The Psychiatric Rating Scale for Diagnostic Classification of Children and Adolescents Interrater Reliability
Description: This study was designed to assess the reliability of "The Psychiatric Rating Scale for Diagnostic Classification of Children and Adolescents" as an instrument for determining diagnoses congruent with DSM-III criteria. In Phase I graduate students from a University doctoral program in psychology independently rated case vignettes and completed the 64-item rating scale to arrive at Axis I or II diagnoses consistent with DSM-III classifications for Disorders Usually First Evident in Infancy, Childhood, or Adolescence. Subsequent correlations to determine individual scale reliability yielded significantly positive correlations. Clinicians practicing in three diverse metropolitan mental health settings acted as raters in Phase II of the study. Paired raters jointly interviewed a total of 54 child or adolescent patients and independently completed the rating scale to arrive at Axis I or II diagnoses. These diagnoses were subsequently correlated with diagnoses previously obtained by traditional psychometric methods. Phase II interrater agreement was 92 percent for Axis I and II combined, with a .96 correlation. Rating scale diagnoses when correlated with traditional psychometic diagnoses yielded an overall rate of agreement on Axis I of 95 percent for Rater 1 and 90 percent for Rater 2 and correlations of .96 and .95 respectively. Clinicians were asked to rate a case vignette having previously been given an erroneous diagnosis. This attempt to assess rater expectancy effects yielded an agreement rate of 100 percent for the correct diagnosis. These results supported both major hypotheses of the study at a minimum of the .001 level of significance. They also confirmed a prior belief concerning limited intrusion upon rating scale reliability from rater expectancies. As a reliable and objective method of eliciting, structuring, and evaluating patient information, the rating scale could aide in reducing interdisciplinary interview variability and time expenditures among clinicians while providing an appropriate foundation for entry into treatment.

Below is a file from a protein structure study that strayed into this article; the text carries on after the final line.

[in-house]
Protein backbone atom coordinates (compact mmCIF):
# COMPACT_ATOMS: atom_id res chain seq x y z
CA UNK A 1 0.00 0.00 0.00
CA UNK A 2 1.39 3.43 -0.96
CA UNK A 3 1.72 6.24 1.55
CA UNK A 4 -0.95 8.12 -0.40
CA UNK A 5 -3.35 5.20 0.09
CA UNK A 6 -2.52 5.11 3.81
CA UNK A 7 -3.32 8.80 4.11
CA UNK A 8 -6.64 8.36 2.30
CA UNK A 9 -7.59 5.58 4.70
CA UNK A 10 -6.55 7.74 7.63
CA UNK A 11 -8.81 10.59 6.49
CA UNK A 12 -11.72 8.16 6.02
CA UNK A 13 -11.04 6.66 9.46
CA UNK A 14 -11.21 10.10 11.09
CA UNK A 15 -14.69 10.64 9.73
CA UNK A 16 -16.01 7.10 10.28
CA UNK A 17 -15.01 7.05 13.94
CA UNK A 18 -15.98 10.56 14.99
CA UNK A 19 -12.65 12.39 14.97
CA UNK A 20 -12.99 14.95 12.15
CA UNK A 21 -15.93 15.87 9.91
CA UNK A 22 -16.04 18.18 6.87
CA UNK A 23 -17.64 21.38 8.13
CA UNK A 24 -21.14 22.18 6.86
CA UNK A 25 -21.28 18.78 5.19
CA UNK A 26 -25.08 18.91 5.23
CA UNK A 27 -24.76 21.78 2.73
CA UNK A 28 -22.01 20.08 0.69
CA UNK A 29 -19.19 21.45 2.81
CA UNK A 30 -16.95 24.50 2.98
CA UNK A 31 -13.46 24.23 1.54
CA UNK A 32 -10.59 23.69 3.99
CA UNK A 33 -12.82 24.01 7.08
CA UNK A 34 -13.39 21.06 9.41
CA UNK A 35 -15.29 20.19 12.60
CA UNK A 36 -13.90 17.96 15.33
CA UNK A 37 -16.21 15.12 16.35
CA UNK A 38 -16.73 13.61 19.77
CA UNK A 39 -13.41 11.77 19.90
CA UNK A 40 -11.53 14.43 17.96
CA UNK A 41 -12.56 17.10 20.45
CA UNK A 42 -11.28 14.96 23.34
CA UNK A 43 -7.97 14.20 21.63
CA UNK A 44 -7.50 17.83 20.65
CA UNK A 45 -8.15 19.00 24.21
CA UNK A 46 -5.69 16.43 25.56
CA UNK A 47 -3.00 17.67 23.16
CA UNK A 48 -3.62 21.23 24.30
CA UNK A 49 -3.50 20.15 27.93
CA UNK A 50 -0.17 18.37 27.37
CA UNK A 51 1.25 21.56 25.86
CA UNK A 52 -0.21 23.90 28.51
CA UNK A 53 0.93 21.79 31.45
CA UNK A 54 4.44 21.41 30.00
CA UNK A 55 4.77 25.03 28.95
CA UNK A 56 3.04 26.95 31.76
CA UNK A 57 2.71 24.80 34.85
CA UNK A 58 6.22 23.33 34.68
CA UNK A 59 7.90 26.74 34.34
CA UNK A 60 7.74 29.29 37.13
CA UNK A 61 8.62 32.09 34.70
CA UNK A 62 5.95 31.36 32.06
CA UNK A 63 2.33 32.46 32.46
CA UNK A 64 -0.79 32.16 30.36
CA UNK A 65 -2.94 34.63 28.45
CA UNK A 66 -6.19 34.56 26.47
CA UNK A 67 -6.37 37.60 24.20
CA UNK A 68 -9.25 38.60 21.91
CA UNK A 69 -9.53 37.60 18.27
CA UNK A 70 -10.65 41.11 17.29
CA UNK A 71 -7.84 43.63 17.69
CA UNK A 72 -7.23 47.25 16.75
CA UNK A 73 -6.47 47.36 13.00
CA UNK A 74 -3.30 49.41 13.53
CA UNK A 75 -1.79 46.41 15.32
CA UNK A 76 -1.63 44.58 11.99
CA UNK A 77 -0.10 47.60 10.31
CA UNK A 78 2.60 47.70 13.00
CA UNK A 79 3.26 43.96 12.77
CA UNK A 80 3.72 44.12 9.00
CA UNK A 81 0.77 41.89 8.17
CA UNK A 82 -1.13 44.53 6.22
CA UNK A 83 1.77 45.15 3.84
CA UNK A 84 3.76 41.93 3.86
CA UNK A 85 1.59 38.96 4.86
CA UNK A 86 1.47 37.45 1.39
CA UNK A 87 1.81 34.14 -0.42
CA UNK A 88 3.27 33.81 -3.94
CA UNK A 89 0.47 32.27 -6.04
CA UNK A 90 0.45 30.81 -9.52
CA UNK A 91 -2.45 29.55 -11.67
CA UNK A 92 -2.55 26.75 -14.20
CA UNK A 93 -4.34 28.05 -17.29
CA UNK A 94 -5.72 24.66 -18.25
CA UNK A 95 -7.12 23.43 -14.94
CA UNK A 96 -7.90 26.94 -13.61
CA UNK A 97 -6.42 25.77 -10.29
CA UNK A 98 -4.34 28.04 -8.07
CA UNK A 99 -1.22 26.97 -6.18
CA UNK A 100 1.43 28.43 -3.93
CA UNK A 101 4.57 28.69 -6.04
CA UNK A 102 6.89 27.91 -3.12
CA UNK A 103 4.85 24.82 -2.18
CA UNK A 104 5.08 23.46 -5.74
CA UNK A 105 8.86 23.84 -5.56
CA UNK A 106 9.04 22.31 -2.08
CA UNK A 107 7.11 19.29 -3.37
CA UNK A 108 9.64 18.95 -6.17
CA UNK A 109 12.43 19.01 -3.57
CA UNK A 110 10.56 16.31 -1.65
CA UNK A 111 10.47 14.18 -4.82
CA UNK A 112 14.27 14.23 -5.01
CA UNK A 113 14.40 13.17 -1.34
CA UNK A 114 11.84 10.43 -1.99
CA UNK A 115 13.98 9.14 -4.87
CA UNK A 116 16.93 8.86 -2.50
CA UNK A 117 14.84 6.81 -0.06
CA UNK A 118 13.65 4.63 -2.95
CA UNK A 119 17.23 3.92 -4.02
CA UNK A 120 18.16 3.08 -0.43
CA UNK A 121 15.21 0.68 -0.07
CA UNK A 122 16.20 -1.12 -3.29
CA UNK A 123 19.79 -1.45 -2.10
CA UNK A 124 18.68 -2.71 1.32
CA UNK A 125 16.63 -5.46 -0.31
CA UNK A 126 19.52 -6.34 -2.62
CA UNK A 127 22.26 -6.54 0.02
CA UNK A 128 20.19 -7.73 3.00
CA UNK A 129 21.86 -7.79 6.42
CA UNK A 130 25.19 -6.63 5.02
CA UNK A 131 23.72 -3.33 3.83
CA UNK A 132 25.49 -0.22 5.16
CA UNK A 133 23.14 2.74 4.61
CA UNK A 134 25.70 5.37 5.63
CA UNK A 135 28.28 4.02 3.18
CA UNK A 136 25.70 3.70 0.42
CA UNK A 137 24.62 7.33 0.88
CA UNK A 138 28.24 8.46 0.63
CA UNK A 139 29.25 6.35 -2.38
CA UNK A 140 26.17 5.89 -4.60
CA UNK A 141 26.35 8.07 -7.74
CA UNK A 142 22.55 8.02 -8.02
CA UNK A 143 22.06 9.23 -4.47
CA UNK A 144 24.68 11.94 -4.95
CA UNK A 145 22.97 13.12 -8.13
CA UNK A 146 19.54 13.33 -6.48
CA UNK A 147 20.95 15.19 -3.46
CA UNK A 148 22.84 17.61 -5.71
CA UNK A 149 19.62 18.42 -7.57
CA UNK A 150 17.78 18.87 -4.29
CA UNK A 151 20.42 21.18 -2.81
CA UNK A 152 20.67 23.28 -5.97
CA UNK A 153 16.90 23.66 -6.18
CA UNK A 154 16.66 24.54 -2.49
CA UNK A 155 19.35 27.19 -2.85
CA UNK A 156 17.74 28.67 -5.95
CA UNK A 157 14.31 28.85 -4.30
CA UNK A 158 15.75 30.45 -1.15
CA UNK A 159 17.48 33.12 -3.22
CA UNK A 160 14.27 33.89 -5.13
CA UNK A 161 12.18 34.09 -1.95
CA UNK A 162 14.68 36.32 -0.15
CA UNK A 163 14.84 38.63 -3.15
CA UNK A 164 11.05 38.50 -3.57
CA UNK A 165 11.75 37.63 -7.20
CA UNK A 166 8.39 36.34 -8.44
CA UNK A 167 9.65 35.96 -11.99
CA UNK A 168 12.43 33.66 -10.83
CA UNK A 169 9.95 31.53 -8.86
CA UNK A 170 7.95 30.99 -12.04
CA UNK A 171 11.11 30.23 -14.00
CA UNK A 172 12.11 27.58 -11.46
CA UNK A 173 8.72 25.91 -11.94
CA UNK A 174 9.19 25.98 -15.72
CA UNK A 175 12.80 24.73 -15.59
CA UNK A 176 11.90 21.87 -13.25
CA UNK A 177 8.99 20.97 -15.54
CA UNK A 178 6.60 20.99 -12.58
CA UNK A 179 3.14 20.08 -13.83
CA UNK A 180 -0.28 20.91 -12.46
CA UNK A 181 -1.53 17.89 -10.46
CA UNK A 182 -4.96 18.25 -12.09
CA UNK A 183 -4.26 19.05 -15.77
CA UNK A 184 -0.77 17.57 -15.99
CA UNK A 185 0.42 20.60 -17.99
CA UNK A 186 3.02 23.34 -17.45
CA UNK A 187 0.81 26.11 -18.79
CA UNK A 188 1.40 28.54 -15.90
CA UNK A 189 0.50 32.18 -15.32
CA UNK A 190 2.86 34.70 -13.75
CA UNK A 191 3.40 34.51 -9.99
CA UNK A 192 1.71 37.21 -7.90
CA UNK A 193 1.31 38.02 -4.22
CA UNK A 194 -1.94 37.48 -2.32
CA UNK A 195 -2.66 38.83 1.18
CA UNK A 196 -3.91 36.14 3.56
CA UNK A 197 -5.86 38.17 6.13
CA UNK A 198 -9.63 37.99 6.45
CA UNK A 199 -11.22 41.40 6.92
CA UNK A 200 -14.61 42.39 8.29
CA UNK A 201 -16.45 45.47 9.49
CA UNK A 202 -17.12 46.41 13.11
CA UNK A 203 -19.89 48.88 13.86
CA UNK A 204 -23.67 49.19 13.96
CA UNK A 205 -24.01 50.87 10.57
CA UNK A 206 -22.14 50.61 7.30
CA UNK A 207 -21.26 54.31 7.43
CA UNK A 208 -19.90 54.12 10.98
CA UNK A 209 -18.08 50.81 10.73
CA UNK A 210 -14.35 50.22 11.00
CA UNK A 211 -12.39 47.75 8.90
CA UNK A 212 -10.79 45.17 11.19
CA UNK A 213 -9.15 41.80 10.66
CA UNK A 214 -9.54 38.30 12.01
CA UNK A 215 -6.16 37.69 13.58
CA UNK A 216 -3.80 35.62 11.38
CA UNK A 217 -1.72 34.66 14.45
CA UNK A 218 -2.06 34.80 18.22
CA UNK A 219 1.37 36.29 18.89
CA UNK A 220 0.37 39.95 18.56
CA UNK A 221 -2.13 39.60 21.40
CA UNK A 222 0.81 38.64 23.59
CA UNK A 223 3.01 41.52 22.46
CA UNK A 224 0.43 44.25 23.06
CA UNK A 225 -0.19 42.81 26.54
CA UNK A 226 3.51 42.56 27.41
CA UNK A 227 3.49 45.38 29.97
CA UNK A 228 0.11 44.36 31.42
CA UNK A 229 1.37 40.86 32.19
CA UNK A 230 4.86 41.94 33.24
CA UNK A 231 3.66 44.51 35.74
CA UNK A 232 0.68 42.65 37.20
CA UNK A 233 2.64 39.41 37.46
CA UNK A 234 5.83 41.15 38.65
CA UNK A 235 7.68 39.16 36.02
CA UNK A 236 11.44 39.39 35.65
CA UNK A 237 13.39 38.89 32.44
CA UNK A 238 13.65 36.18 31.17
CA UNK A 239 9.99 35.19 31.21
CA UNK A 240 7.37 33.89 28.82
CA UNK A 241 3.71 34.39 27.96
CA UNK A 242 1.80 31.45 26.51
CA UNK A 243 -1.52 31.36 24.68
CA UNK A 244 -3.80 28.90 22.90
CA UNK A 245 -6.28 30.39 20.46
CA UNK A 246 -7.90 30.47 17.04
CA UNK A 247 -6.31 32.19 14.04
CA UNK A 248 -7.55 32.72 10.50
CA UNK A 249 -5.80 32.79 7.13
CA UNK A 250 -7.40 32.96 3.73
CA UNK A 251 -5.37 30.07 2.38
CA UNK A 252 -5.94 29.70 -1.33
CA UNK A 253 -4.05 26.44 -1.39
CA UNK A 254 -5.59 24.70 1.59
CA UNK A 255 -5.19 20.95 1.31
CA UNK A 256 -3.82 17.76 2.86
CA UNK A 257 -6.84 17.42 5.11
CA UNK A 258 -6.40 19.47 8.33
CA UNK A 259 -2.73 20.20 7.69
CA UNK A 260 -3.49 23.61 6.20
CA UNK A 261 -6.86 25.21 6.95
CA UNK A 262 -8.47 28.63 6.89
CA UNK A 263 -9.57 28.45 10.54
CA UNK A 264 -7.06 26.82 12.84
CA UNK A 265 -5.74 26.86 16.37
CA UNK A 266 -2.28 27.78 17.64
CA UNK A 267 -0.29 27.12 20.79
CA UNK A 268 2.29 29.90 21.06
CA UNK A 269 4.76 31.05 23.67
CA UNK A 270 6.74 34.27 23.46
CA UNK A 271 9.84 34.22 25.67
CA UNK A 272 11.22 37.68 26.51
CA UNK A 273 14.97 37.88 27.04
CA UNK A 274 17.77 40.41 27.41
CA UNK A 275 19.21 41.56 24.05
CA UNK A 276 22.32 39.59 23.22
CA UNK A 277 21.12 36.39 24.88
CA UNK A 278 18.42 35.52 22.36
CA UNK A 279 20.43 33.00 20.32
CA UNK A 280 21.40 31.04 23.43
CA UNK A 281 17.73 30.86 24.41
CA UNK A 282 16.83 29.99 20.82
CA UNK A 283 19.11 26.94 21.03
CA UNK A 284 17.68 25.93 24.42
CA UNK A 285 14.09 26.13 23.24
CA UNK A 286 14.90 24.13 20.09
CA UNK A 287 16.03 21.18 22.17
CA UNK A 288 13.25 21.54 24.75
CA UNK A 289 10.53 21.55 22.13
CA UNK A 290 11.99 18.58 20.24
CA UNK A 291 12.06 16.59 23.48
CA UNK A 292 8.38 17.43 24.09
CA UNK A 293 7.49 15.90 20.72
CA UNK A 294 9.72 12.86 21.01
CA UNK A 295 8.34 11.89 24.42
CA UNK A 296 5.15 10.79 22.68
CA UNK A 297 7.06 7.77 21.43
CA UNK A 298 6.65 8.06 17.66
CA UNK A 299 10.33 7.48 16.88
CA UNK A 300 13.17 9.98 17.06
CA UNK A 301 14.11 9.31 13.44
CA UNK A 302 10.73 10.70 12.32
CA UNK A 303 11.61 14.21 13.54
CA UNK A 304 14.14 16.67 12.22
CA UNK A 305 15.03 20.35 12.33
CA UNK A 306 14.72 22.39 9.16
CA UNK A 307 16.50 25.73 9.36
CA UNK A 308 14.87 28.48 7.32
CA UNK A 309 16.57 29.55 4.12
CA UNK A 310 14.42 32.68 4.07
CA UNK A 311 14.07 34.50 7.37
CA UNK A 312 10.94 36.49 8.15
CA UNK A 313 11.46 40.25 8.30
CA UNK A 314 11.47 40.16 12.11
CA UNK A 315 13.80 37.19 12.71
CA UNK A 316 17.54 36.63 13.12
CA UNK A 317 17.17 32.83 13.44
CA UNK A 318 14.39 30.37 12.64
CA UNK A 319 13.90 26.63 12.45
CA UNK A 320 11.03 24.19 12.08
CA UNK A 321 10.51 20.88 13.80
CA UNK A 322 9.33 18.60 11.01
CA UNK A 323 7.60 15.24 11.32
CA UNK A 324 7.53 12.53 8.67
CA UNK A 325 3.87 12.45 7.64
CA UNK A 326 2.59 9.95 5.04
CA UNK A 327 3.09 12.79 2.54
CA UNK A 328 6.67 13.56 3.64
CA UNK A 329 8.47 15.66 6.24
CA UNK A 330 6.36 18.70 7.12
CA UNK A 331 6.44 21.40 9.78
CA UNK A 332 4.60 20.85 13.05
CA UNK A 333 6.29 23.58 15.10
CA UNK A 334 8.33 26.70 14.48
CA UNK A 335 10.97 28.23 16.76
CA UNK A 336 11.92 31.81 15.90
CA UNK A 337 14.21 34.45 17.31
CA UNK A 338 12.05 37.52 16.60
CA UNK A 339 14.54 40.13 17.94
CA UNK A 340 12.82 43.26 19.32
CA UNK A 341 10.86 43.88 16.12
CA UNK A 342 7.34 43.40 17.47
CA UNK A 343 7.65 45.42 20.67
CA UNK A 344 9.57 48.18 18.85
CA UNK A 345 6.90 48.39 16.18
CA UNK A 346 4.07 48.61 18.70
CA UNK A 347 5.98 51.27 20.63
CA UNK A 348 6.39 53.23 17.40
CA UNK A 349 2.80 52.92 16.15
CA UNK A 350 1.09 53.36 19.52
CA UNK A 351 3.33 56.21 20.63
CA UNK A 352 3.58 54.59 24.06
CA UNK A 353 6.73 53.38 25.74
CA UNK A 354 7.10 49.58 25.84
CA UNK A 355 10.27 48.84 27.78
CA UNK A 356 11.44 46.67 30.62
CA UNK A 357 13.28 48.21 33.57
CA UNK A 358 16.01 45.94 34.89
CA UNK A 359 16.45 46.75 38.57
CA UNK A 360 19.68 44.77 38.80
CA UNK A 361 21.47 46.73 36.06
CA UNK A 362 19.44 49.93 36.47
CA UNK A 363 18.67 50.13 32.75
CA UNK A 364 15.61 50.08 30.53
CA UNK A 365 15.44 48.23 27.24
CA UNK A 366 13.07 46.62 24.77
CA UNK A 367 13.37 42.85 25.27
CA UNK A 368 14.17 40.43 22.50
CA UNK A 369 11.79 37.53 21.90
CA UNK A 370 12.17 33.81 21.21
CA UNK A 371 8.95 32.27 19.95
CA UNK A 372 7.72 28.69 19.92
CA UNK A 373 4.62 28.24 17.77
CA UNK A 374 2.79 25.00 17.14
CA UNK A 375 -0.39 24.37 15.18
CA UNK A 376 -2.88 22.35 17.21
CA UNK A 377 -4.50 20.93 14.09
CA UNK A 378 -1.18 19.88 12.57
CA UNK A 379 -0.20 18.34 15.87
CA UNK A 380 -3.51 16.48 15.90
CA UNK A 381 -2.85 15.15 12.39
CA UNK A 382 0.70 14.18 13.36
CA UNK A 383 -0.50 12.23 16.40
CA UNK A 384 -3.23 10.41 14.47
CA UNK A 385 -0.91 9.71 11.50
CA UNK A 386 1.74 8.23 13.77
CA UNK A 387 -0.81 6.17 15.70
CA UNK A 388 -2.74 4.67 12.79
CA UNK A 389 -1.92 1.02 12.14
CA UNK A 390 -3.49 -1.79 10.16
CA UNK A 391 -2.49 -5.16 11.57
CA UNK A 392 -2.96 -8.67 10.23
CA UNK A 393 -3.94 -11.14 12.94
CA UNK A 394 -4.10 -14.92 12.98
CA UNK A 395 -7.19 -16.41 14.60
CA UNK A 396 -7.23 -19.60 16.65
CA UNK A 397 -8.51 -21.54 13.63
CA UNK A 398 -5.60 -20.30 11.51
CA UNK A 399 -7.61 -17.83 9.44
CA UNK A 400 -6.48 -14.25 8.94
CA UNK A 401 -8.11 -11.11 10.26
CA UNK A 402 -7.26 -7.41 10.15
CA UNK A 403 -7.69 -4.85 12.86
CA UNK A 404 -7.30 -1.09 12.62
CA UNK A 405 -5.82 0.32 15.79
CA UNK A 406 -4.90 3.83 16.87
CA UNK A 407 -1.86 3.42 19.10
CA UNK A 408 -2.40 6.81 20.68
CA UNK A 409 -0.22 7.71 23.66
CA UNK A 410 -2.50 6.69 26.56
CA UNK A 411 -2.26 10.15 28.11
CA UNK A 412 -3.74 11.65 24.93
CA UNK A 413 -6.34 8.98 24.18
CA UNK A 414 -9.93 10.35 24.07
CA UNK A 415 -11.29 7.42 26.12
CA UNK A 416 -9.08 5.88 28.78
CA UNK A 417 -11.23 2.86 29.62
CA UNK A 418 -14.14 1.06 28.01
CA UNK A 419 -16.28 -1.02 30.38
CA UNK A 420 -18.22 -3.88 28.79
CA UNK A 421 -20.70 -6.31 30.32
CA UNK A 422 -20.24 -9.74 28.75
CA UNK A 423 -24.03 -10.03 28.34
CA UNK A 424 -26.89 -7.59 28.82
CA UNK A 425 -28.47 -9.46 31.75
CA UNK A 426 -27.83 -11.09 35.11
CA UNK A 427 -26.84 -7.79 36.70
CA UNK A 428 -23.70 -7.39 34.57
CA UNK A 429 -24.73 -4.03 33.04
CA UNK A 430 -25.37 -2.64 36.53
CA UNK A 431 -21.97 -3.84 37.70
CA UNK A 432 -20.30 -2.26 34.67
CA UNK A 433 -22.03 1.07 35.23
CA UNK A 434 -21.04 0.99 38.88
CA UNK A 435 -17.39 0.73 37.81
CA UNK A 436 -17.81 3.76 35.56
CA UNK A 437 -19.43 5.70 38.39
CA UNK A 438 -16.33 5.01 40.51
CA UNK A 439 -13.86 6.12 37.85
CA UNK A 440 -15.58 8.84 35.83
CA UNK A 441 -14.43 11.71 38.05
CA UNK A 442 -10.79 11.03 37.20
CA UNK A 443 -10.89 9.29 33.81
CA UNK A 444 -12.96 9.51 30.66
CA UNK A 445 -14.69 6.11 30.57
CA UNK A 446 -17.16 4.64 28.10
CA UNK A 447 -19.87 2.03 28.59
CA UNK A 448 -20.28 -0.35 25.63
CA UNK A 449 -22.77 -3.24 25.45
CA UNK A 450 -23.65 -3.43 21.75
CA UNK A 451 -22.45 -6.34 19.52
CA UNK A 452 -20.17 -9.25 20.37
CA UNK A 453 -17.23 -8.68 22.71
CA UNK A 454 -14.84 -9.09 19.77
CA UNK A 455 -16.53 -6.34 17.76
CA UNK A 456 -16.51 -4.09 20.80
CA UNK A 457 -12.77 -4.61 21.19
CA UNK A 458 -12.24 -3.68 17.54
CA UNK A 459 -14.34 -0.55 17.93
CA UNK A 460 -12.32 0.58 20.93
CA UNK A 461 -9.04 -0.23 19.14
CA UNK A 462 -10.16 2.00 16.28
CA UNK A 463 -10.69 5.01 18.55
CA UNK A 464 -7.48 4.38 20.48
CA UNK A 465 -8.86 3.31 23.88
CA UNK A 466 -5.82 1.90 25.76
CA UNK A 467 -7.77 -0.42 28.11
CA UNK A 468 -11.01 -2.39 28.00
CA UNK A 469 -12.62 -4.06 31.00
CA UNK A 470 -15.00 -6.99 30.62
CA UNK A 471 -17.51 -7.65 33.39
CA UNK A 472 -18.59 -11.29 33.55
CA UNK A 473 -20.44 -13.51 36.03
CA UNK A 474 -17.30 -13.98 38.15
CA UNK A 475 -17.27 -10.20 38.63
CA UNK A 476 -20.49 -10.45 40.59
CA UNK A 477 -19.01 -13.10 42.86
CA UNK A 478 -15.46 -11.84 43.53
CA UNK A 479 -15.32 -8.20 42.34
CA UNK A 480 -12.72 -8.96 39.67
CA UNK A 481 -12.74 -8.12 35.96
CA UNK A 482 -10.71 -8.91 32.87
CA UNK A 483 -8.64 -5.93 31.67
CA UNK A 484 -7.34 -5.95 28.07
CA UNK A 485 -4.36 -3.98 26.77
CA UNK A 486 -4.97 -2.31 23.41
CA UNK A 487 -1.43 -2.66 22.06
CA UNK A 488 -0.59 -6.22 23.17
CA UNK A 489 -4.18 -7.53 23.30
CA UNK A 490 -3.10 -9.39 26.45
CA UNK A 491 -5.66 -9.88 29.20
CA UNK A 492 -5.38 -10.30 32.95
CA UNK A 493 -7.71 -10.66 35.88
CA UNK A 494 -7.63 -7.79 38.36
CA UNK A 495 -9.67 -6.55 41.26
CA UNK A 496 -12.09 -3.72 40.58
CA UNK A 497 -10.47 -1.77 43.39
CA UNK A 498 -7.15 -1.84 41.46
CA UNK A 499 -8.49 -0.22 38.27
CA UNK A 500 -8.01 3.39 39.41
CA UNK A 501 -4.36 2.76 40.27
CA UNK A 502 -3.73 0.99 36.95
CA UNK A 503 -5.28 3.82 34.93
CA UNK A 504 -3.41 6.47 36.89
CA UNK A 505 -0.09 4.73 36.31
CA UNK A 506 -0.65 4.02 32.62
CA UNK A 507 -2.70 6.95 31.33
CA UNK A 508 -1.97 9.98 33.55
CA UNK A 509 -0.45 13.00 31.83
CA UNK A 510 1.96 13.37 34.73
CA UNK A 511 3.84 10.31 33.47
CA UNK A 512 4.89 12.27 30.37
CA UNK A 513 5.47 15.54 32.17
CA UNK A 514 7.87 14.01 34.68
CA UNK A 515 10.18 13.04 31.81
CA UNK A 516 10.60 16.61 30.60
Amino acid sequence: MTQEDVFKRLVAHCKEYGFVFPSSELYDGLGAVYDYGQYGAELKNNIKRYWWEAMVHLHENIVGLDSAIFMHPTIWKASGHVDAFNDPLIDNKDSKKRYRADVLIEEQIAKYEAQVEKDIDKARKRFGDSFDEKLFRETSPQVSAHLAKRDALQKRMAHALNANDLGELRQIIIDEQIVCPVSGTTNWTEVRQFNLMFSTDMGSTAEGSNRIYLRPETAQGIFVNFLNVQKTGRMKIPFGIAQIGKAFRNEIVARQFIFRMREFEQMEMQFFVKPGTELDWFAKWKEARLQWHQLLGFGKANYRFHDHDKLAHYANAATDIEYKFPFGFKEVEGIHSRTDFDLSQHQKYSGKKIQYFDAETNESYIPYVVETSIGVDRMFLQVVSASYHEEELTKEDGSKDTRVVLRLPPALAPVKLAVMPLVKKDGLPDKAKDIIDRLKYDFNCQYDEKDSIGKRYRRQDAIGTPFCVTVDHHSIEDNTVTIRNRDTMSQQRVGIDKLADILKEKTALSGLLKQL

Date: December 1984
Creator: Henning, E. Glenn (Elbert Glenn)
Partner: UNT Libraries